Architects have found it difficulty if not impossible to address that. When the Architect arrives into a town then try to tell everyone how wonderful towns can be. That is what the urban-design centric offices in Ireland always try to do. But they mis-interpret their audience. People want to hear about the problems, and what someone will do about the problems. I don’t claim to understand the local town public opinion fully myself. But I know it is there, and the question is why can’t Irish people view towns as great opportunities? Why have we been conditioned to act only when we identify problems?
Brian O’ Hanlon
June 22, 2009 at 10:04 pm #807899AnonymousInactive
A famous paper written about decision making and the framing of the options was published:
The Framing of Decisions and the Psychology of Choice.
Amos Tversky; Daniel Kahneman.
Science, New Series, Vol. 211, No. 4481. (Jan. 30, 1981),
It is available to download if you search. Or check out the wikipedia pages available on the subject.
I feel certain, the research ideas of Tversky and Kahneman have some relevance to how things are approached at local level in our town planning. This brings me back again to the issue of high level research, or the lack of it done by architects. Even if they could be incentivised in some way to study research, the profession would be much better off. I know the research is very dull, but given time it might spark something.
Going on what Prof. Clayton Christensen at Harvard said, architects might be a lot better off ‘framing’ some problems as a threat, in the initial stages of the resource allocation process. Once you have got some allocation of resources, then you can slowly begin to involve people and hopefully they will see more of the opportunity side. But I do see something fundamentally flawed in the way architects constantly frame their ideas as opportunities.
The locals go along to an exhibition and think, this is all very nice, but what are the really urgent problems that need to be addressed? Shouldn’t we allocate our limited resources more in that direction? It seems that engineers and politicians who frame things as a threat have a much easier task of getting funding. If you don’t upgrade the road to this town, then it cannot survive. Etc, etc. When people see a big new road project, they feel as if they are getting something tangible and that the place is engaged in some kind of progress.
The ‘low carbon city’ phenomenon is an example of the Tversky and Kahneman approach. Where something is framed initially as a threat. What is our town going to do to prevent global warming? Most of the large Irish towns are now doing something in this regard. They got geared up very quickly too. In fact, whole regions are becoming organised towards a green-er future. In the process of becoming organised to do something about the perceived threat, along the way, the opportunity to do other things is seized. But we can extract this methodology from the ‘low carbon society’ phenomenon. It can be used by Architects in all kinds of ways to boot strap themselves into a closer involvement and working relationship at local levels.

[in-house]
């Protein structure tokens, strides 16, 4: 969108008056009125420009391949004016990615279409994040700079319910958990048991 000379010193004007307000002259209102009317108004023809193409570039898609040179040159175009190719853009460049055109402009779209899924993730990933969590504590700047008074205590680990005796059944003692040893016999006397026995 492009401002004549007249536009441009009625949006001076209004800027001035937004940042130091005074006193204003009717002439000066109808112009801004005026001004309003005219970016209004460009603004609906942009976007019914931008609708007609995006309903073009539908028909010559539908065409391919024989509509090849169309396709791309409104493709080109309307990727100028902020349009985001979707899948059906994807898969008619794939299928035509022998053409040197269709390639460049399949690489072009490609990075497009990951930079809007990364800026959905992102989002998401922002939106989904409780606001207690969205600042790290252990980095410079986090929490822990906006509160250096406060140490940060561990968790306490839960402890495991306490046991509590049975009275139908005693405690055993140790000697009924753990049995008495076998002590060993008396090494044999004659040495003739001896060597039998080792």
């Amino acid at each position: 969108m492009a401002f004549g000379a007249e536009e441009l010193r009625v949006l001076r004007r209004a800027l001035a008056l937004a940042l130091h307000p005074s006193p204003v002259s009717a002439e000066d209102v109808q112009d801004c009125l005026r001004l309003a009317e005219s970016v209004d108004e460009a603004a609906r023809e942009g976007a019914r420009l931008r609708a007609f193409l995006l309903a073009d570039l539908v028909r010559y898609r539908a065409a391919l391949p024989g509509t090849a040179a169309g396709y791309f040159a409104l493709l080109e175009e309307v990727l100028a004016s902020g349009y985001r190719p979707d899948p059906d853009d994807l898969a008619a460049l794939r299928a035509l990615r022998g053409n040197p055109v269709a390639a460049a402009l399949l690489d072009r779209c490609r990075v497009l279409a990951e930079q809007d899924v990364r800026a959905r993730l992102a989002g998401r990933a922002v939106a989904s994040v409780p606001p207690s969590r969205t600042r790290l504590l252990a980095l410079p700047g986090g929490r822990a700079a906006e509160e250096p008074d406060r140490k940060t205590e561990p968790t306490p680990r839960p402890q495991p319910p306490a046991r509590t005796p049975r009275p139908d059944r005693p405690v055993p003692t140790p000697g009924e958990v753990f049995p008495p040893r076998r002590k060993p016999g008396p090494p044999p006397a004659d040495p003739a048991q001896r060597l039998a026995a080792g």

Brian O’ Hanlon
June 23, 2009 at 8:13 pm #807900AnonymousInactive
Someone sent me this link today: US cities may have to be bulldozed in order to survive
I guess Robocop didn’t work out. Some parts of the American cities as I understand it, have been lying very derelict for a couple of decades now. What is being proposed, is almost like modern day slum clearance.
Brian O’ Hanlon
June 23, 2009 at 8:31 pm #807901Paul ClerkinKeymaster
A good solution – the fragmentation of US cities into many smaller cities doesn’t help from a taxbase pofv. You can have all these people working in the downtown core, but living in the satellite cities where they pay their property and school taxes. Making the cities smaller by demolition seems sensible – saves money on extensive and expensive infrastructure.
Most US cities have attractive downtown areas but no use for them – retail has left and there isnt enough of a creative class to want to live in the old warehouses etc, so they sit empty. That picture of Detroit is a good example of that. Some Canadian cities are heading the same way….
June 23, 2009 at 9:59 pm #807902AnonymousInactive
It is difficult at times to get out of ones own little 4.5 million small island and ascertain what is happening beyond. When I listened to Martin Biewenga speak at the DDDA event this year, I was astounded by the scale of interventions being attempted to ‘turn cities around’ in some parts of the world. His project for Majorca in particular was trying to deal with decay of the urban experience around the waterfront blocks.
Again, this subject arose at the Open House public debate late last year. The dutch architect on the panel that evening spoke a lot about ‘large visions’. He spoke in quite an interesting way about Dublin and its relationship with the airport. That involves a time-space connection of roughly 30 minutes. I don’t know if that many people in Ireland are thinking in terms of spatial connections that cover that time/distance.